In summary, though I think some specialties need to be paid more, medicine overall offers some of the best and most reliable incomes available today.
Medicine is a respected profession
I joke with people that when I was growing up, I had only three options for my future profession. My Korean parents said I could become either a doctor, lawyer, or engineer. At the time I was annoyed by this restriction, but looking back, I understand their reasoning. They wanted me to make a good living as an adult. I also know that part of this was about prestige.
In church on Sunday mornings, I’d hear my mother whisper with other parents about how so-and-so’s son just got into medical school. They’d all purse their lips and nod their heads in collective acknowledgement of that family’s success.
In our society today, I often hear complaints that doctors aren’t respected like they used to be. I think this varies a lot based on the city and perhaps the company you keep. But overall, being a doctor still ranks as one of the most trusted professions today (just behind nurses).
I’m introspective enough to understand that I crave significance, so the respect that I get for being a physician is something for which I’m always grateful. I think that it’s a real respect that is hard won from the sacrifice it takes to become a physician.
It’s not easy to become a physician
I didn’t list it above, but I’m also grateful that I was able to get through medical training. It’s true: the road to becoming a physician is long and difficult. After college, you’re looking at least 7 years between medical school and residency to become a primary care physician. For surgeons or medical subspecialists, it’s closer to 10 years (or more with fellowship training).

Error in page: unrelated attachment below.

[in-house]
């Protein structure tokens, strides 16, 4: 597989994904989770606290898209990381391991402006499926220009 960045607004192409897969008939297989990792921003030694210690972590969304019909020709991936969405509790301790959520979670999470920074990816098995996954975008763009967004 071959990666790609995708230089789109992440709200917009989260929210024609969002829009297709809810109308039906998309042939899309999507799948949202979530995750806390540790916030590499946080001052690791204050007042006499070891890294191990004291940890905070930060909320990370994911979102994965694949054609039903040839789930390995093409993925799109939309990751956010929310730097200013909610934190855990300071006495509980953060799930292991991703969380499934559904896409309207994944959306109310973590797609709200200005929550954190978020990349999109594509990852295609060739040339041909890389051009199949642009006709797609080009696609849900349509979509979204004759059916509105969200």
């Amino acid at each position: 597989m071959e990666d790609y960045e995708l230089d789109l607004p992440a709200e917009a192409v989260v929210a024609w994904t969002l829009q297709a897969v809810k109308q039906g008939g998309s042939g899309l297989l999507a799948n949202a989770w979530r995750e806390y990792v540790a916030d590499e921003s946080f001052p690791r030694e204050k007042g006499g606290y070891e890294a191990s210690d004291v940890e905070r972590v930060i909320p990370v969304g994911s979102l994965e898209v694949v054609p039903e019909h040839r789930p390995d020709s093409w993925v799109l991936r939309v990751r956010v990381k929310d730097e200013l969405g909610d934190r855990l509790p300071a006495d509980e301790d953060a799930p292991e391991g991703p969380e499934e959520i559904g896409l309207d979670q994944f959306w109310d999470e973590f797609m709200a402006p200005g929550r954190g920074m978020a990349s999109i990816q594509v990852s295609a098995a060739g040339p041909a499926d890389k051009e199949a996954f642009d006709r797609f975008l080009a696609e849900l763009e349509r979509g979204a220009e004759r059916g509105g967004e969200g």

And even getting into a training program is really tough. There are multiple filters in place that narrows down the field of potential doctors: the MCATs, the board examinations, inservice exams, and finally licensing exams.
Each test involves tremendous preparation and there’s always some people that can never pass each level. But if you can make it through the schooling, the tests, and all the training, you’re left with the privilege of having one of the best professions out there today.
So yes — I’d still go into medicine if I could do it all over again and I’m grateful to be a physician. Now just six years after becoming an attending, I’ve got enough financial resources to ensure a privileged upbringing for my family. I also have the ability to continue to help people and gain meaning from my day to day work.
I do think that even happy, satisfied physicians would be better off if they were financially free.
Luckily, there are a lot of ways to ensure a good financial future for your family. I love real estate investing, but you’ll get there eventually with traditional stocks as well.
Despite the long road to becoming a physician, I think it’s still a great option.
Are you grateful for your profession? Let me know in the comments below, and check out how I answered this question in video form!
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Awesome Post ! Very relatable as we’re on a similar journey here. Thank you
Thanks so much! Good luck on your journey!
I have learned so much from you and appreciate your teaching. I agree I am also grateful to be a physician. However, after 13 years in this field of urology, I caution you to be careful every day you interact with patients. We are at risk every single day we interact with them. Your Press Gainey score doesn’t matter. Your fellowship training doesn’t matter. Patient interactions are fraught with risk. Complaints to the medical board are right around the corner. Lawsuits are always in a patient’s back pocket. Please remember these are all business transactions. As doctors we have to remember patients expect us to remove the 10cm renal mass because this is what we are trained to do. They will not be able to see it as something special. An ICU doctor caring for her 100th COVID patient has to do that regardless of patient vaccination beliefs. A mother will expect a pediatric anesthesiologist to intubate her child with Goldenhar Syndrome with ease. The list goes on. The more interactions you have the more risk you take on. Focus on achieving FI.
Wise words, thank you for this!